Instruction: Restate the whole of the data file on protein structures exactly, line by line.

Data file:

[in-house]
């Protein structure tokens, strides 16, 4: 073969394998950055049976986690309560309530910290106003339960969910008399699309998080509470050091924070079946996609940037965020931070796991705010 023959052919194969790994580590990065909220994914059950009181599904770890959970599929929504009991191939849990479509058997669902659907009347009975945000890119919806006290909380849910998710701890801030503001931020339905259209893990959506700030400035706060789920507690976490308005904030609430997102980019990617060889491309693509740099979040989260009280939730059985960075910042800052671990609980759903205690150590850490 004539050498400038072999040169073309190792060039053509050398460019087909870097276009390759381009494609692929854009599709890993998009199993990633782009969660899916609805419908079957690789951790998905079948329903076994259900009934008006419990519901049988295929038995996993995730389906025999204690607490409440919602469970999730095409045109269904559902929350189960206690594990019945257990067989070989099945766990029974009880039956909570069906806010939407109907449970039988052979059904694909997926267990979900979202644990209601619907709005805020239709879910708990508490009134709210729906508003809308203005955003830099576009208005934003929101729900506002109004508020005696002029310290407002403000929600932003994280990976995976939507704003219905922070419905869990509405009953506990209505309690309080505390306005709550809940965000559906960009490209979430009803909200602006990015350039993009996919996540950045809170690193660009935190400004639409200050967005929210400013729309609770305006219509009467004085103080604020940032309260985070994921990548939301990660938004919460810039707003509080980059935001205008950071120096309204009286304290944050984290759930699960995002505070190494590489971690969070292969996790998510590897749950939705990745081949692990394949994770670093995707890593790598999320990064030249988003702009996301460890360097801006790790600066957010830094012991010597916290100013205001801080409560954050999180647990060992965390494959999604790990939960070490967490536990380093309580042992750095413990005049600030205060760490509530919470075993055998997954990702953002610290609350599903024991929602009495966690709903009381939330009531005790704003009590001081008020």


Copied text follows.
[in-house]
């Protein structure tokens, strides 16, 4: 073969394998950055049976986690309560309530910290106003339960969910008399699309998080509470050091924070079946996609940037965020931070796991705010 023959052919194969790994580590990065909220994914059950009181599904770890959970599929929504009991191939849990479509058997669902659907009347009975945000890119919806006290909380849910998710701890801030503001931020339905259209893990959506700030400035706060789920507690976490308005904030609430997102980019990617060889491309693509740099979040989260009280939730059985960075910042800052671990609980759903205690150590850490 004539050498400038072999040169073309190792060039053509050398460019087909870097276009390759381009494609692929854009599709890993998009199993990633782009969660899916609805419908079957690789951790998905079948329903076994259900009934008006419990519901049988295929038995996993995730389906025999204690607490409440919602469970999730095409045109269904559902929350189960206690594990019945257990067989070989099945766990029974009880039956909570069906806010939407109907449970039988052979059904694909997926267990979900979202644990209601619907709005805020239709879910708990508490009134709210729906508003809308203005955003830099576009208005934003929101729900506002109004508020005696002029310290407002403000929600932003994280990976995976939507704003219905922070419905869990509405009953506990209505309690309080505390306005709550809940965000559906960009490209979430009803909200602006990015350039993009996919996540950045809170690193660009935190400004639409200050967005929210400013729309609770305006219509009467004085103080604020940032309260985070994921990548939301990660938004919460810039707003509080980059935001205008950071120096309204009286304290944050984290759930699960995002505070190494590489971690969070292969996790998510590897749950939705990745081949692990394949994770670093995707890593790598999320990064030249988003702009996301460890360097801006790790600066957010830094012991010597916290100013205001801080409560954050999180647990060992965390494959999604790990939960070490967490536990380093309580042992750095413990005049600030205060760490509530919470075993055998997954990702953002610290609350599903024991929602009495966690709903009381939330009531005790704003009590001081008020």